We had one simple goal for contest: Put our best performance on stage in that moment. And we met that goal with flying colors. We did not earn a medal this year, but we came in 6th - behind some great quartets who earned every point of their scores with ringing chords.
We didn't earn a medal, but we think we showed our mettle. No quartet experiences a perfect run as they prep for contest, we know. But, man, it was "Murphy's Contest" for us this year.
- One of the husbands hurt his back mere hours before contest and could not drive over to watch.
- We had a last minute scramble to replace a piece of our costume.
- The A on our pitch pipe stopped working 5 minutes before we were supposed to be in pattern (no lie, and yes the first song was in A - thank goodness our Bass had a backup!).
- And perhaps the worst string of "Murphy moments" was that more than half of our rehearsals (and some coaching sessions) ended up being duets or trios due to illness and travel. Our chorus gave us six chances to sing for the chorus during rehearsals; we were only able to sing with all four parts on three of those occasions (but those were SO helpful, thanks MNC!)
As singers we had worked on ways to connect with the audience, and the comments we got afterward told us we did!
When we reviewed our score sheets later that night, we found the judges did not feel the same thing that the audience members told us they did. Where an audience person described our ballad as "tender,"for example, a judge felt it was "tentative,"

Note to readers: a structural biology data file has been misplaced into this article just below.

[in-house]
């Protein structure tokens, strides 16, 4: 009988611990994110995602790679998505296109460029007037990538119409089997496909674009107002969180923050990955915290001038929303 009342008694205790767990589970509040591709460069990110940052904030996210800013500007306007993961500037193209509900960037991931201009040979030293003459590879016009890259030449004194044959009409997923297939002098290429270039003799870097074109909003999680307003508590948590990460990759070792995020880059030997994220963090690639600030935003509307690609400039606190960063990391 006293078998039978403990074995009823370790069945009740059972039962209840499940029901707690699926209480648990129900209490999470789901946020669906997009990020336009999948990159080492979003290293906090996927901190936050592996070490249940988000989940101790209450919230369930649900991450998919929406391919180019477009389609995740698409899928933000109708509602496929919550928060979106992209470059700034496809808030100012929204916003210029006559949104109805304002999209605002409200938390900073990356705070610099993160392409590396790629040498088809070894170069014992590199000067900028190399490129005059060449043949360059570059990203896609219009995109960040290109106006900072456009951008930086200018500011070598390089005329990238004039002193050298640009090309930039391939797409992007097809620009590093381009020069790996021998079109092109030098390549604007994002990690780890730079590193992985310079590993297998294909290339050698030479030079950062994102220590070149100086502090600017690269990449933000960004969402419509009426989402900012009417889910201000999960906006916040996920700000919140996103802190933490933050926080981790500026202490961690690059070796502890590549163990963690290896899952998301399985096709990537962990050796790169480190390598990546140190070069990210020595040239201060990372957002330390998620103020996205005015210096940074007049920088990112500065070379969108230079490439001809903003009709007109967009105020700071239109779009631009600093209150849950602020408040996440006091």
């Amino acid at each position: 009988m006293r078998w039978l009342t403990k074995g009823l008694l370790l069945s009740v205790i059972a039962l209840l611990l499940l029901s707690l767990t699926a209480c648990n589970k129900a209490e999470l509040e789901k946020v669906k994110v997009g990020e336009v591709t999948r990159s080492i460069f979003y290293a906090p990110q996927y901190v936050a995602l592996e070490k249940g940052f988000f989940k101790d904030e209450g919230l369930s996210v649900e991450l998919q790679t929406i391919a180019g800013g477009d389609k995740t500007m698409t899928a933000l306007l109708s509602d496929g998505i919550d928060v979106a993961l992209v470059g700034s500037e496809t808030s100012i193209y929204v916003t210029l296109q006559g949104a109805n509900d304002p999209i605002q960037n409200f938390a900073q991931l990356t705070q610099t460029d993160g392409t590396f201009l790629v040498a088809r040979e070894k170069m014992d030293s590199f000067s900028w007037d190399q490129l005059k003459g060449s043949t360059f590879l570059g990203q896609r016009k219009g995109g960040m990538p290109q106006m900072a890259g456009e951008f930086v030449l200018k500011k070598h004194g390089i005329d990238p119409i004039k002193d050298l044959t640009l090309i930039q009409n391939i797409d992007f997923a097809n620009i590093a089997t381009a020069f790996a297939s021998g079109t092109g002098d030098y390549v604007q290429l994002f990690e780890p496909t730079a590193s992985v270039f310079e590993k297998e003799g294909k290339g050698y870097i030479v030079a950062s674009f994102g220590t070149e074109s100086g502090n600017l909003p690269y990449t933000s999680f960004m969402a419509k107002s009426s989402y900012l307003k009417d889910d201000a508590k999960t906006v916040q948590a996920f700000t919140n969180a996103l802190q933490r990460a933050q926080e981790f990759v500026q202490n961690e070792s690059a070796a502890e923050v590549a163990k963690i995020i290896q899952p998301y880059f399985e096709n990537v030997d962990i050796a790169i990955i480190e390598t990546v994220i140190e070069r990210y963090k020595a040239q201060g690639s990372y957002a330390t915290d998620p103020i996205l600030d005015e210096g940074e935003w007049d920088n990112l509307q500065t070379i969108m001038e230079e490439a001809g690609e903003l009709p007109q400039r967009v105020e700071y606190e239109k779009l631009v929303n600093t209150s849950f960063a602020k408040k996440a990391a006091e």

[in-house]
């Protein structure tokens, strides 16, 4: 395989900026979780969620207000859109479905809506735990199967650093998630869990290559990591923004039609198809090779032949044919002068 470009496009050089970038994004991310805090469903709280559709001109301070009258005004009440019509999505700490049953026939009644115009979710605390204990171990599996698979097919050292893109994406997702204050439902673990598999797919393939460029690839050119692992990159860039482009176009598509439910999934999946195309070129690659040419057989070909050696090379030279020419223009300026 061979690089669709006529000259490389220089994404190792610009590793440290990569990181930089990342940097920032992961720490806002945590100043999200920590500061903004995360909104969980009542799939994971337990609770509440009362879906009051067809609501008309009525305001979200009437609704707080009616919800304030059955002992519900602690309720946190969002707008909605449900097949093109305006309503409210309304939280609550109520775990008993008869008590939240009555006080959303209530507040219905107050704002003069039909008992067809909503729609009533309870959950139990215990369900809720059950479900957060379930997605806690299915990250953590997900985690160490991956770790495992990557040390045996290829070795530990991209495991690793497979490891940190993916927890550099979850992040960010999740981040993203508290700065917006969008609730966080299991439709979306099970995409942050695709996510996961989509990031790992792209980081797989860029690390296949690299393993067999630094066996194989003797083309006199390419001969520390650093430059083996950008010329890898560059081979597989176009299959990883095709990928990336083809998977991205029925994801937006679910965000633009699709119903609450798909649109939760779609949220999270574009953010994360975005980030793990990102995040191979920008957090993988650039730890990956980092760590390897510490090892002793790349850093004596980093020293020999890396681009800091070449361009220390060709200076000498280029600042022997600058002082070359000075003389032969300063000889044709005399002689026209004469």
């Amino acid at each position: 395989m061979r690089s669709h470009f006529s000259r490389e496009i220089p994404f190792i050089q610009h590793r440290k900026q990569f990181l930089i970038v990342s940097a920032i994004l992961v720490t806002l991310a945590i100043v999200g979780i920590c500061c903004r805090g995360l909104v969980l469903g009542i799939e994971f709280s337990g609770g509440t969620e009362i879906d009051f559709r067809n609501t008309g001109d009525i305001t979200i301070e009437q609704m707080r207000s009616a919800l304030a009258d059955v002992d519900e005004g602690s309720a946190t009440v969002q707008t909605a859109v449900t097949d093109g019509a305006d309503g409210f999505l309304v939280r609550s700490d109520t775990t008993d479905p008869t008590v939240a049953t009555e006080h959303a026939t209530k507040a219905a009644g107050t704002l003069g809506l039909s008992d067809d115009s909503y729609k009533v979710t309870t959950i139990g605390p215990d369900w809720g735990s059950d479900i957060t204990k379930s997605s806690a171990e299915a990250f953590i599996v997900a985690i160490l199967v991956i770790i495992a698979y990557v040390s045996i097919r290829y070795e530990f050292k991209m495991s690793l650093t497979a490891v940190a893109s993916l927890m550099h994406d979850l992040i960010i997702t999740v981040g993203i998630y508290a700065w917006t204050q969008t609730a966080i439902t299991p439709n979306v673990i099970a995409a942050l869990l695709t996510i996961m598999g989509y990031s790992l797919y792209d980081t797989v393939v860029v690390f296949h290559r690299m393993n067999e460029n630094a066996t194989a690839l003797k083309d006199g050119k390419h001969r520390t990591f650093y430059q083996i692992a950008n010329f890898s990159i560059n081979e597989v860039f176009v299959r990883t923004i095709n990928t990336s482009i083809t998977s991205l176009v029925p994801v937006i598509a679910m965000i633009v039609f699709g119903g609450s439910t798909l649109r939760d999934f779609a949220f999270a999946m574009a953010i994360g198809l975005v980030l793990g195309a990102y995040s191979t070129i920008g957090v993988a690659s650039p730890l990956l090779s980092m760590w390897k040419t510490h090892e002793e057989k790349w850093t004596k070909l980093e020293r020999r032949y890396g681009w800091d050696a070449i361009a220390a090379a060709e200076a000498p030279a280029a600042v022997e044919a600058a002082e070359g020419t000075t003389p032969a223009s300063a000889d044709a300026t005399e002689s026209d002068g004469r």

But what a great challenge we have for this upcoming year: make sure that we maintain and strengthen our ability to connect with the audience AND use the judges comments to ensure we are hitting the marks in the barbershop form.
But as sometimes happens, God or Fate put a person in our path who changed our perspective. One of the servers in the restaurant figured out we were a quartet and explained how HE loves to sing a capella. He coaxed us (ha!) to sing a song and we had a little concert on the street. He was so excited to hear the chords and later kept coming over to talk to us during our meal. And our actual server said she had been having a really bad day, but our song made her feel happy.
That was one of the sweetest moments of our 2013 contest experience - two strangers who felt our song and told us we'd made a little difference in their day.
How can that not be considered "a contest win"?
Can't wait to see what happens next year!